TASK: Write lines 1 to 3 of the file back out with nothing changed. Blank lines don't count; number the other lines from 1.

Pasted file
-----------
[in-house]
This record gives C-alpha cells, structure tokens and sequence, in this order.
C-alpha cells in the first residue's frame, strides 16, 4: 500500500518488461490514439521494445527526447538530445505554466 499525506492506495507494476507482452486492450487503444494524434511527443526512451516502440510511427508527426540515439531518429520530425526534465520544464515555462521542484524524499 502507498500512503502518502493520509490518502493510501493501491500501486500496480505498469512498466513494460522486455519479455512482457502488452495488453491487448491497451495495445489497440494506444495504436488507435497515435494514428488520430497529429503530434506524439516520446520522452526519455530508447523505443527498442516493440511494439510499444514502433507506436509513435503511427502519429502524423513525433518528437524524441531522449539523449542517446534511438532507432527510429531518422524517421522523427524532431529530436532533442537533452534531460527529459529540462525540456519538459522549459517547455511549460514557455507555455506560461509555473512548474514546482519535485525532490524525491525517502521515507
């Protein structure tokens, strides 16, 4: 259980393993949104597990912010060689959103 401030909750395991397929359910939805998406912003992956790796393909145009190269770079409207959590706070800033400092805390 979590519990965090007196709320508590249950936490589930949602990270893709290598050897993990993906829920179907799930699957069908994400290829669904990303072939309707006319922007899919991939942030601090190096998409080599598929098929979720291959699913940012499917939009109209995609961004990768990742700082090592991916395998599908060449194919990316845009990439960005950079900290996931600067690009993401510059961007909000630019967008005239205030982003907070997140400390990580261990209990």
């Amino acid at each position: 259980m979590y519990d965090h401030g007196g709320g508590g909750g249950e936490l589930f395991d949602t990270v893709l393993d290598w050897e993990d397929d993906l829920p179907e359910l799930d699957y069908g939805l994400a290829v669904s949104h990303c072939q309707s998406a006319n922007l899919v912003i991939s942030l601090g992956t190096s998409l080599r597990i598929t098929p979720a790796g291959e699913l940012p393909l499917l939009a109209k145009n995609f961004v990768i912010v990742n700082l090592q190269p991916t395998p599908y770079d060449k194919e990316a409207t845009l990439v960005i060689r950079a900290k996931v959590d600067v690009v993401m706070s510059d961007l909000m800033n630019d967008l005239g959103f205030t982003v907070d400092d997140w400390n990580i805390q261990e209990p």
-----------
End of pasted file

[in-house]
This record gives C-alpha cells, structure tokens and sequence, in this order.
C-alpha cells in the first residue's frame, strides 16, 4: 500500500518488461490514439521494445527526447538530445505554466 499525506492506495507494476507482452486492450487503444494524434511527443526512451516502440510511427508527426540515439531518429520530425526534465520544464515555462521542484524524499 502507498500512503502518502493520509490518502493510501493501491500501486500496480505498469512498466513494460522486455519479455512482457502488452495488453491487448491497451495495445489497440494506444495504436488507435497515435494514428488520430497529429503530434506524439516520446520522452526519455530508447523505443527498442516493440511494439510499444514502433507506436509513435503511427502519429502524423513525433518528437524524441531522449539523449542517446534511438532507432527510429531518422524517421522523427524532431529530436532533442537533452534531460527529459529540462525540456519538459522549459517547455511549460514557455507555455506560461509555473512548474514546482519535485525532490524525491525517502521515507